Published On: February 15, 2023Categories: Legal, AI
In recent years, society has changed radically thanks to technological advances. Nowadays it is difficult to imagine life without our smartphones, the latest generation of computers, TV platforms, etc. Technology is here to make our lives easier, and this is synonymous with progress. Recently, technological research has focused on the Artificial Intelligence (AI). This is a truly historic milestone. Developers are creating amazing functionalities that were inconceivable at the end of the 20th century. Among them, we can find:
Entre ellas, podemos encontrar:
Understanding human speech, such as Siri or Alexa, which can perform actions based on our words.
Text translation, such as that offered by Google, which can provide a solid translation of whole text fragments.
Self-driving cars, which are autonomous vehicles capable of staying in a lane, avoiding obstacles or even parking.
This is just a very brief list of some of the functionalities that go hand in hand with AI. Today we are going to introduce a key concept in the context of Natural Language Processing (NLP), that is, the subfield of AI that deals with interactions between computers and human language. This is called Entity Recognition (NER). Can you imagine being able to extract the most important ideas from a document without having to read and understand the whole text? This is where the NER comes in.
NER involves identifying the key information in the text and classifying it into a set of predefined categories. Let us take an example from the legal world. Imagine you need to know the details of an employment contract, such as the employer, the name of the employee, the salary or the duration of the contract. All this information could be scattered throughout the document, and we could spend a lot of time trying to find all these details. Wouldn’t it be great to have an application that automatically reads and processes your document and returns all this information to you? It would of course save us a lot of time and effort. And now this functionality is at your fingertips thanks to Entity Recognition.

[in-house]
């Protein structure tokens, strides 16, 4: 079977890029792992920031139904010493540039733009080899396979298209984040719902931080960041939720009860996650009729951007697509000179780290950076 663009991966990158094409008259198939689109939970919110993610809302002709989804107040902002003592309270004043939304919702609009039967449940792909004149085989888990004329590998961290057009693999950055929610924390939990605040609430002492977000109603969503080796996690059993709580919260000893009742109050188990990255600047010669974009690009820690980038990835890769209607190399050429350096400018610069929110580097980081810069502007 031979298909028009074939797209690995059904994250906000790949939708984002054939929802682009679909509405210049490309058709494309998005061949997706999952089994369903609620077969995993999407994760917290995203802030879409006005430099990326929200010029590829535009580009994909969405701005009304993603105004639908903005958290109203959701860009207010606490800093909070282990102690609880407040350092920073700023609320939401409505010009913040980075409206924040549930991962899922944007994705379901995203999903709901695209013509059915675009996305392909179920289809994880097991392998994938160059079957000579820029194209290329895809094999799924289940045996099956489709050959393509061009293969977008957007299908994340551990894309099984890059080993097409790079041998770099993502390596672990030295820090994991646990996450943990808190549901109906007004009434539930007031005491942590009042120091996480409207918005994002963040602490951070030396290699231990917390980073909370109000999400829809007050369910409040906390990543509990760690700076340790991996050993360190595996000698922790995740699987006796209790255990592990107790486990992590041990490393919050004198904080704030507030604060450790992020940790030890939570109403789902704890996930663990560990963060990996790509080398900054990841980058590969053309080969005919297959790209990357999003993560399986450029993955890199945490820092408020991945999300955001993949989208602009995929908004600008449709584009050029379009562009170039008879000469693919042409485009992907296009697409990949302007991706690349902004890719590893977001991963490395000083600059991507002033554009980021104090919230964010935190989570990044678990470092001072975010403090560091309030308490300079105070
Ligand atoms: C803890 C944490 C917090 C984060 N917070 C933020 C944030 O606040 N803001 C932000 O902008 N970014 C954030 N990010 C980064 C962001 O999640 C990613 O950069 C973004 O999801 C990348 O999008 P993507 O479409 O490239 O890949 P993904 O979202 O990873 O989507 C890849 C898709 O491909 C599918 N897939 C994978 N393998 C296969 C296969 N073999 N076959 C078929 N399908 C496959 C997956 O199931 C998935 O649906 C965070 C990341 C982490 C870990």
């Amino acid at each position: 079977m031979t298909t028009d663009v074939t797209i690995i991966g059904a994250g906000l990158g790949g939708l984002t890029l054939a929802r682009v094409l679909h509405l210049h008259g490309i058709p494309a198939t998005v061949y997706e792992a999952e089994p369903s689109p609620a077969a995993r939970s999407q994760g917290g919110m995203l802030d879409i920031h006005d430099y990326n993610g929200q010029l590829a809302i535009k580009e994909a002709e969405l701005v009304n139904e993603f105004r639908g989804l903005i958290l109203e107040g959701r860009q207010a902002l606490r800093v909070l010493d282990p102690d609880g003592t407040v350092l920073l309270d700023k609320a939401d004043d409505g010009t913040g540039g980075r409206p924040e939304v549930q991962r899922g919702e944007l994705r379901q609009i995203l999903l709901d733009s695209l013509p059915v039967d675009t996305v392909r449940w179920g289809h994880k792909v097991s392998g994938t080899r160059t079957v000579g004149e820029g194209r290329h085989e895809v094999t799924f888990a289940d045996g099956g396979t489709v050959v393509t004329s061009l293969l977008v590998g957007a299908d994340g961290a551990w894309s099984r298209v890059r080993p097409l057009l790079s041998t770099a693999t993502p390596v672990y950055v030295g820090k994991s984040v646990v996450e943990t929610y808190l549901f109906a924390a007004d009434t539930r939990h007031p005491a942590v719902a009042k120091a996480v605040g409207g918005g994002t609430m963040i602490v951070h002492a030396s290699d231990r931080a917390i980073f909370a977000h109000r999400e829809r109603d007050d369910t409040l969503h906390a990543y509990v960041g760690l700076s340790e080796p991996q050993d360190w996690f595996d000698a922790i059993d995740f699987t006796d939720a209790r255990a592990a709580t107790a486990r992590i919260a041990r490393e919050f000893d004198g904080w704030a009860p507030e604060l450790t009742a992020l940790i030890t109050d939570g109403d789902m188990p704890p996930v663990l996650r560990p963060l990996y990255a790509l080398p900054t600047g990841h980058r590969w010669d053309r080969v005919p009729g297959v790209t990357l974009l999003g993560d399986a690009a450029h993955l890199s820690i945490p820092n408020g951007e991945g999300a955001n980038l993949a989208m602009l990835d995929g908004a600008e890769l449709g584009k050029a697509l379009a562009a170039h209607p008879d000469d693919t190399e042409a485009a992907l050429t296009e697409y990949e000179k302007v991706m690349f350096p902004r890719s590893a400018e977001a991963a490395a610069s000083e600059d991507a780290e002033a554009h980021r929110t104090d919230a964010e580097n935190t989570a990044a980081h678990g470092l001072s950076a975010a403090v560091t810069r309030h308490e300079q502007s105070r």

But how does NER work? In essence, NER is a two-step process. First, the algorithm must detect an entity in a text. Secondly, it must categorise the detected entity. Frequent categories are person (PER), location (LOC), organisation (ORG), currency (MON) or date (DATE). Let us illustrate this with an example:
As can be seen, the model starts from the sentence “My name is Galo Gonzalvo, I live in Valencia and I work at Bounsel S.L.” and extracts three entities, the person “Galo Gonzalvo”, the location “Valencia”, and the organisation “Bounsel S.L.”. Specifically, it is a NER-specific RoBERTa model powered by Facebook AI. It is trained on the CoNLL-2003which contains more than 20,000 entities tagged in more than 20,000 phrases. First, the algorithm must detect an entity in a text. You can test this model through the HuggingFace API by following this link.
Let us now go into some details. The first step is to detect an entity, and this is often done using Inside-outside-beginning (IOB) tagging. As shown in the example above, a given entity can be simply a word (or token), but it can also be a combination of tokens. In this case, I- and B- are prefix tags associated with a detected entity, while an O-tag indicates that a word does not belong to any entity. Specifically, the prefix I- indicates that a given token is within a detected entity, and the prefix B- indicates that the detected entity is the beginning of an entity that immediately follows a previous entity with no O-tags between them. Let’s illustrate this with another example: “Maria is visiting her grandmother in the Canary Islands, Spain”:
Internally, IOB labelling would work as follows: